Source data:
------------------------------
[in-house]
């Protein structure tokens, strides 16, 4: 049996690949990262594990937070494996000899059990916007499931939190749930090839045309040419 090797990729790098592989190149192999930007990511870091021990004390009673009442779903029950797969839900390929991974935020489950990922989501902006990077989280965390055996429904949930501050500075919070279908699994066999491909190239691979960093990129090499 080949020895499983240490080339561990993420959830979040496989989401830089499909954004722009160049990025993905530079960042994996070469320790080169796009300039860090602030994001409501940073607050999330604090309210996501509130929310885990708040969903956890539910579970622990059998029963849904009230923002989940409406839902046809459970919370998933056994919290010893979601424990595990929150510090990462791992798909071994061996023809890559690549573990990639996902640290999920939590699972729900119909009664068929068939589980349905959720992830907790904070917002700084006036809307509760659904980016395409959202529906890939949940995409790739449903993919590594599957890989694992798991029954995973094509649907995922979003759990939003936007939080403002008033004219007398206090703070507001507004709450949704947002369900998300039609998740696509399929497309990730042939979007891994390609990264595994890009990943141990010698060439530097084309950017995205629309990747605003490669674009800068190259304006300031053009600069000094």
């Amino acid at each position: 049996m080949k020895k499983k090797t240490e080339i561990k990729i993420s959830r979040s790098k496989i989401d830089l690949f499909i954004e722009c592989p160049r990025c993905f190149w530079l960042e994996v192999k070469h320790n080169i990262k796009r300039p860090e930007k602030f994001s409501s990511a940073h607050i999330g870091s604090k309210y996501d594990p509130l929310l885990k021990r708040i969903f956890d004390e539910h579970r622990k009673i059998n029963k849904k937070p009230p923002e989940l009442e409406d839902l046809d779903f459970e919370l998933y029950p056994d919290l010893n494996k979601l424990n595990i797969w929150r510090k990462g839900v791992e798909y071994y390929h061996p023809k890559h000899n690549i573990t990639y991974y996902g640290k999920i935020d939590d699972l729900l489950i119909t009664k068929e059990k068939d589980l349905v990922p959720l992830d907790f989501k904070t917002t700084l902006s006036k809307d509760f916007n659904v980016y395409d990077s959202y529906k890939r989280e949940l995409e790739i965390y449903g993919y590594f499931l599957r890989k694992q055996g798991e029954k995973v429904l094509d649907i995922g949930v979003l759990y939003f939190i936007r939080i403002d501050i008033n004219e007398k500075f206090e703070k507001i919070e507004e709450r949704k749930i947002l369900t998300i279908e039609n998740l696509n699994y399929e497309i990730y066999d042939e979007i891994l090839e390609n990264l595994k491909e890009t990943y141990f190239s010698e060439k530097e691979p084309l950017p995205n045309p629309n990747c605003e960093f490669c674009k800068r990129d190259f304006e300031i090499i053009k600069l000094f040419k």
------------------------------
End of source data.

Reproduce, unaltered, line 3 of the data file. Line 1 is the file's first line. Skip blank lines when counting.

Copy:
């Amino acid at each position: 049996m080949k020895k499983k090797t240490e080339i561990k990729i993420s959830r979040s790098k496989i989401d830089l690949f499909i954004e722009c592989p160049r990025c993905f190149w530079l960042e994996v192999k070469h320790n080169i990262k796009r300039p860090e930007k602030f994001s409501s990511a940073h607050i999330g870091s604090k309210y996501d594990p509130l929310l885990k021990r708040i969903f956890d004390e539910h579970r622990k009673i059998n029963k849904k937070p009230p923002e989940l009442e409406d839902l046809d779903f459970e919370l998933y029950p056994d919290l010893n494996k979601l424990n595990i797969w929150r510090k990462g839900v791992e798909y071994y390929h061996p023809k890559h000899n690549i573990t990639y991974y996902g640290k999920i935020d939590d699972l729900l489950i119909t009664k068929e059990k068939d589980l349905v990922p959720l992830d907790f989501k904070t917002t700084l902006s006036k809307d509760f916007n659904v980016y395409d990077s959202y529906k890939r989280e949940l995409e790739i965390y449903g993919y590594f499931l599957r890989k694992q055996g798991e029954k995973v429904l094509d649907i995922g949930v979003l759990y939003f939190i936007r939080i403002d501050i008033n004219e007398k500075f206090e703070k507001i919070e507004e709450r949704k749930i947002l369900t998300i279908e039609n998740l696509n699994y399929e497309i990730y066999d042939e979007i891994l090839e390609n990264l595994k491909e890009t990943y141990f190239s010698e060439k530097e691979p084309l950017p995205n045309p629309n990747c605003e960093f490669c674009k800068r990129d190259f304006e300031i090499i053009k600069l000094f040419k």